Should you trust Angie’s list or the home advisor?

I understand the excitement of a home renovation, but finding a reliable contractor can be a daunting task. Many homeowners turn to sites such as Angie’s List or the home advisor to connect with local companies. However, it’s important to recognize the potential risks associated with these sites.

The Problem

It’s important to note that simply typing the names of Angie’s List and HomeAdvisor into Google will reveal a long list of warnings and negative reviews.

Angie's list or the home advisor

Jeff Blyskal, a senior editor at Consumer Reports, expressed concerns about this practice, stating that it compromises the validity of the rating system. Furthermore, 70% of Angie’s List’s revenue comes from advertising by the companies they rate.

This means that the ratings may be influenced by the companies that advertise, rather than solely reflecting the quality of the contractors listed. As Blyskal pointed out, people tend to only look at the first page or two of search results, which further skews the ratings. Overall, Blyskal believes that Angie’s List may not be fully transparent with the public regarding their advertising practices.

In fact, the situation with HomeAdvisor is even more concerning.

How does it work?

Contractors who apply to HomeAdvisor are initially screened to ensure that they have basic qualifications such as licensure, insurance, and a clean criminal record. However, after this initial screening, HomeAdvisor never re-screens the contractors.

Angie's list or the home advisor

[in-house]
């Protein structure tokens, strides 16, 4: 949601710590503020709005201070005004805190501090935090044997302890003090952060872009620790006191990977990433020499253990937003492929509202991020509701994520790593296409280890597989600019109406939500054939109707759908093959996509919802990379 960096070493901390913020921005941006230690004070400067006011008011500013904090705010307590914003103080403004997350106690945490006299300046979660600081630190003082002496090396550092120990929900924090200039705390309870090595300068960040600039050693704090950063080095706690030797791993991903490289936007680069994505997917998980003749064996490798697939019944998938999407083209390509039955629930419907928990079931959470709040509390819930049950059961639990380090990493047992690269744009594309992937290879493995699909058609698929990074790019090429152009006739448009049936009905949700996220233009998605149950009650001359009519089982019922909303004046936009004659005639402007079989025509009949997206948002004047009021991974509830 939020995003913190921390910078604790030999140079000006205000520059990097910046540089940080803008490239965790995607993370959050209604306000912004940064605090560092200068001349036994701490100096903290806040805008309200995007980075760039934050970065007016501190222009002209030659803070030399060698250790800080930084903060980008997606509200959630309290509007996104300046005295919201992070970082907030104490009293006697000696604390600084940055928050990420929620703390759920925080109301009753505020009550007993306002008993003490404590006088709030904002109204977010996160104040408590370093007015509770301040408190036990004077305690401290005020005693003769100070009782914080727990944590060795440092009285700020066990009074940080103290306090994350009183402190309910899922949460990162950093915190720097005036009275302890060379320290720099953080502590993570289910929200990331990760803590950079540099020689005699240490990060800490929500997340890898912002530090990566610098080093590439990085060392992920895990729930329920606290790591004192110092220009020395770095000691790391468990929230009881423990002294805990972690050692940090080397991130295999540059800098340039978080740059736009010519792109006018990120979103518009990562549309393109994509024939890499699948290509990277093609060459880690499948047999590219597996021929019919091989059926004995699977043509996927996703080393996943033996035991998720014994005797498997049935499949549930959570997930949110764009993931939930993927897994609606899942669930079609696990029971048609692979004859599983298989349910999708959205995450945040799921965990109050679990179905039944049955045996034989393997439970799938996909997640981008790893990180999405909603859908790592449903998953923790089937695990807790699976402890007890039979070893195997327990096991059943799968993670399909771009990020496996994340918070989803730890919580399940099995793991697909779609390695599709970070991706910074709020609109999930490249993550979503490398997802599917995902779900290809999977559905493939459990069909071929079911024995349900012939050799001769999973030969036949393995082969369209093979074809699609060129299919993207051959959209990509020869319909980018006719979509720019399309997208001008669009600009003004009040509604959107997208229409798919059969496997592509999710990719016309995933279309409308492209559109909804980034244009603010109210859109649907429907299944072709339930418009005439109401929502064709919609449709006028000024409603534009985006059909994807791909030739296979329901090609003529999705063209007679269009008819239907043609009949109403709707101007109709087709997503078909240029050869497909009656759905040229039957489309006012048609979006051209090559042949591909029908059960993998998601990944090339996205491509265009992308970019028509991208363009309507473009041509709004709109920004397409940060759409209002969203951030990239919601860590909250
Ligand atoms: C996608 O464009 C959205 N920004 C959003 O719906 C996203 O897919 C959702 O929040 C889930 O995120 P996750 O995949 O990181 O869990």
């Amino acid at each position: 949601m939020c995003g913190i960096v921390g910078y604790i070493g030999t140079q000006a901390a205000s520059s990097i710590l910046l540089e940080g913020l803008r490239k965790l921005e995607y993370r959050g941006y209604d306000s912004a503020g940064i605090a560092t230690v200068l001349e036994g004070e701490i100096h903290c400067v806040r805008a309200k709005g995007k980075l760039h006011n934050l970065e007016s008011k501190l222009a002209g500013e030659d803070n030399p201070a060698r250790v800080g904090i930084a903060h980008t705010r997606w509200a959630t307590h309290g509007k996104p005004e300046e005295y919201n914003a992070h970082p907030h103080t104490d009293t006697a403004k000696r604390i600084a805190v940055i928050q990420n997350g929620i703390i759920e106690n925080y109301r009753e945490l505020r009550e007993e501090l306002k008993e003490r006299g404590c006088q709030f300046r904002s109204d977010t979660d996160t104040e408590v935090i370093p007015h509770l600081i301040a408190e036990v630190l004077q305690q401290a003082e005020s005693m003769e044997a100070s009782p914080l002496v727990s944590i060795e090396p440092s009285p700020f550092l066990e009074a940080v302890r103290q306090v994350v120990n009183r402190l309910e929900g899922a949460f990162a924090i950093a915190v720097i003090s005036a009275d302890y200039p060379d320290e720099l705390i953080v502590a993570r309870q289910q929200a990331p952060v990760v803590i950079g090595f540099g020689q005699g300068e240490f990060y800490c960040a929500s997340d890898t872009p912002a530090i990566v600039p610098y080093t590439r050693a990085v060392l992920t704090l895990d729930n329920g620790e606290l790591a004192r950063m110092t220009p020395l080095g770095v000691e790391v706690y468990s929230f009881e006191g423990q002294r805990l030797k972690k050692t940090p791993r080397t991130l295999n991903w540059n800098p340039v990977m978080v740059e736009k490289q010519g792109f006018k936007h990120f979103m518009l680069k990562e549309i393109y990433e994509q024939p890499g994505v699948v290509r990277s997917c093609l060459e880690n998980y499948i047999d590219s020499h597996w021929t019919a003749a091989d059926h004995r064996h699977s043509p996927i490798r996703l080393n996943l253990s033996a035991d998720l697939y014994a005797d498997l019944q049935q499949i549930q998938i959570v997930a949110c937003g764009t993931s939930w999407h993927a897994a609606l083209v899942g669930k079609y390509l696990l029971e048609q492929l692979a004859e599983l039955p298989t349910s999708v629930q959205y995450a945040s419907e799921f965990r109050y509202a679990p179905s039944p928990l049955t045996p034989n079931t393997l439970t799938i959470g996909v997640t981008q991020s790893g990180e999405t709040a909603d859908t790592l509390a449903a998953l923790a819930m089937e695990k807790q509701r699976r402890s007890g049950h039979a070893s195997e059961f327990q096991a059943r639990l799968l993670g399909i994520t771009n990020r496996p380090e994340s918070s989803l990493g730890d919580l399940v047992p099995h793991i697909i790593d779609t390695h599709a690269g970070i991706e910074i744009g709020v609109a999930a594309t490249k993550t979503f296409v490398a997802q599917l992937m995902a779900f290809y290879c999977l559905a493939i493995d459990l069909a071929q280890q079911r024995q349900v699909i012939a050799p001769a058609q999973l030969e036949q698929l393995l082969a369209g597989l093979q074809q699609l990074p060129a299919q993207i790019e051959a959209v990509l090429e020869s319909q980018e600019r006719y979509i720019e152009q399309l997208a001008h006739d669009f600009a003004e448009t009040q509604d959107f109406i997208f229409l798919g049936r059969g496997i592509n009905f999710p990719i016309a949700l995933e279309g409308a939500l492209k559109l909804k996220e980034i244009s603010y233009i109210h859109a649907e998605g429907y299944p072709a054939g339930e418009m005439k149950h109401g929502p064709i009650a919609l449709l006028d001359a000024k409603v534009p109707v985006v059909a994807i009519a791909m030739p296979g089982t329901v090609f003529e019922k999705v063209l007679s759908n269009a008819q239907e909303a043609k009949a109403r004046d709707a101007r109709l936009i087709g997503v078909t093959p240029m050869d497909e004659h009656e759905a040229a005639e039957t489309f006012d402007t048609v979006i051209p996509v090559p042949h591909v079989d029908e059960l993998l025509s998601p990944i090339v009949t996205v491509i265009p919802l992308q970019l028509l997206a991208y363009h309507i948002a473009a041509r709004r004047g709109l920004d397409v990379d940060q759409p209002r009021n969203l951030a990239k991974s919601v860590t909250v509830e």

This means that regardless of how long the contractor is listed on HomeAdvisor, if they face any legal issues such as a civil judgment, lawsuit, or law violation, HomeAdvisor will not update their profile to reflect this. This lack of ongoing screening could potentially put consumers at risk if they hire a contractor listed on HomeAdvisor who has had legal issues since their initial screening.

Angie’s list or the home advisor

it’s important to carefully choose contractors for your home renovation projects. While HomeAdvisor and Angie’s List might seem like trustworthy resources, it’s essential to be aware of their limitations.

HomeAdvisor’s screening process only includes basic checks for licensing, insurance, and criminal history, and contractors are not re-screened after the initial review. This means that if a contractor’s legal or financial situation changes after they’re listed on the site, HomeAdvisor won’t update their profile to reflect this.

Furthermore, once HomeAdvisor connects you with a contractor, they don’t take any responsibility for the transaction. If something goes wrong, it’s up to you and the contractor to resolve the issue. While HomeAdvisor claims to offer dispute resolution services, they have no obligation to do so.

This lack of accountability has led to many negative reviews from both contractors and clients, with some contractors claiming that HomeAdvisor sends them fake leads after they’ve paid a large fee to be listed on the site.